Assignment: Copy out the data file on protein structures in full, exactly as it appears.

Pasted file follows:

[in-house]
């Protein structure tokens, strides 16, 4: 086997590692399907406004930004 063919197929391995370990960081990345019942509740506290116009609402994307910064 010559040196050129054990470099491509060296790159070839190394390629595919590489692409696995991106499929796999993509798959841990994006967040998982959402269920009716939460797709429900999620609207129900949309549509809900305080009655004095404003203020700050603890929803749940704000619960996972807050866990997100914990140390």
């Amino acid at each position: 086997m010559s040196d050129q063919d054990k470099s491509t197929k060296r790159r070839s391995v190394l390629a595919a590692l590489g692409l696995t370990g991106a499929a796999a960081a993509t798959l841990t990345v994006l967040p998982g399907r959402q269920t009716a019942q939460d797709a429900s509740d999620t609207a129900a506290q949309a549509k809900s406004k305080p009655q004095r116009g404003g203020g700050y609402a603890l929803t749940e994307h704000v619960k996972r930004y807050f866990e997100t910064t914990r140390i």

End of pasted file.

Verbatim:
[in-house]
């Protein structure tokens, strides 16, 4: 086997590692399907406004930004 063919197929391995370990960081990345019942509740506290116009609402994307910064 010559040196050129054990470099491509060296790159070839190394390629595919590489692409696995991106499929796999993509798959841990994006967040998982959402269920009716939460797709429900999620609207129900949309549509809900305080009655004095404003203020700050603890929803749940704000619960996972807050866990997100914990140390």
């Amino acid at each position: 086997m010559s040196d050129q063919d054990k470099s491509t197929k060296r790159r070839s391995v190394l390629a595919a590692l590489g692409l696995t370990g991106a499929a796999a960081a993509t798959l841990t990345v994006l967040p998982g399907r959402q269920t009716a019942q939460d797709a429900s509740d999620t609207a129900a506290q949309a549509k809900s406004k305080p009655q004095r116009g404003g203020g700050y609402a603890l929803t749940e994307h704000v619960k996972r930004y807050f866990e997100t910064t914990r140390i």